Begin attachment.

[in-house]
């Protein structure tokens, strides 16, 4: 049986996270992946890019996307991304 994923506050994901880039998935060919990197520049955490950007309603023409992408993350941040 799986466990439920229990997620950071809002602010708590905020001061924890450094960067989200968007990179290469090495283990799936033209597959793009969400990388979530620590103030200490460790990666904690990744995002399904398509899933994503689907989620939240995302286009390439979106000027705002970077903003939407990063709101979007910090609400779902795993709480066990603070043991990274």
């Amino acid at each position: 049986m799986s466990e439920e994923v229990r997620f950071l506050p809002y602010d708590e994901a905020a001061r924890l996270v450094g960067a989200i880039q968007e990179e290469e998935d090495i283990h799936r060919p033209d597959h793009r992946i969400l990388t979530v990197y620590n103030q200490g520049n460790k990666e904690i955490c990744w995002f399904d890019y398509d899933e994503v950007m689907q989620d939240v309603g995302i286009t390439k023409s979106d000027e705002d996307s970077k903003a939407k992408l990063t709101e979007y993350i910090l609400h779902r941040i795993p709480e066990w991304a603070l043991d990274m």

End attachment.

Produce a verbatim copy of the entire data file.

[in-house]
């Protein structure tokens, strides 16, 4: 049986996270992946890019996307991304 994923506050994901880039998935060919990197520049955490950007309603023409992408993350941040 799986466990439920229990997620950071809002602010708590905020001061924890450094960067989200968007990179290469090495283990799936033209597959793009969400990388979530620590103030200490460790990666904690990744995002399904398509899933994503689907989620939240995302286009390439979106000027705002970077903003939407990063709101979007910090609400779902795993709480066990603070043991990274």
């Amino acid at each position: 049986m799986s466990e439920e994923v229990r997620f950071l506050p809002y602010d708590e994901a905020a001061r924890l996270v450094g960067a989200i880039q968007e990179e290469e998935d090495i283990h799936r060919p033209d597959h793009r992946i969400l990388t979530v990197y620590n103030q200490g520049n460790k990666e904690i955490c990744w995002f399904d890019y398509d899933e994503v950007m689907q989620d939240v309603g995302i286009t390439k023409s979106d000027e705002d996307s970077k903003a939407k992408l990063t709101e979007y993350i910090l609400h779902r941040i795993p709480e066990w991304a603070l043991d990274m």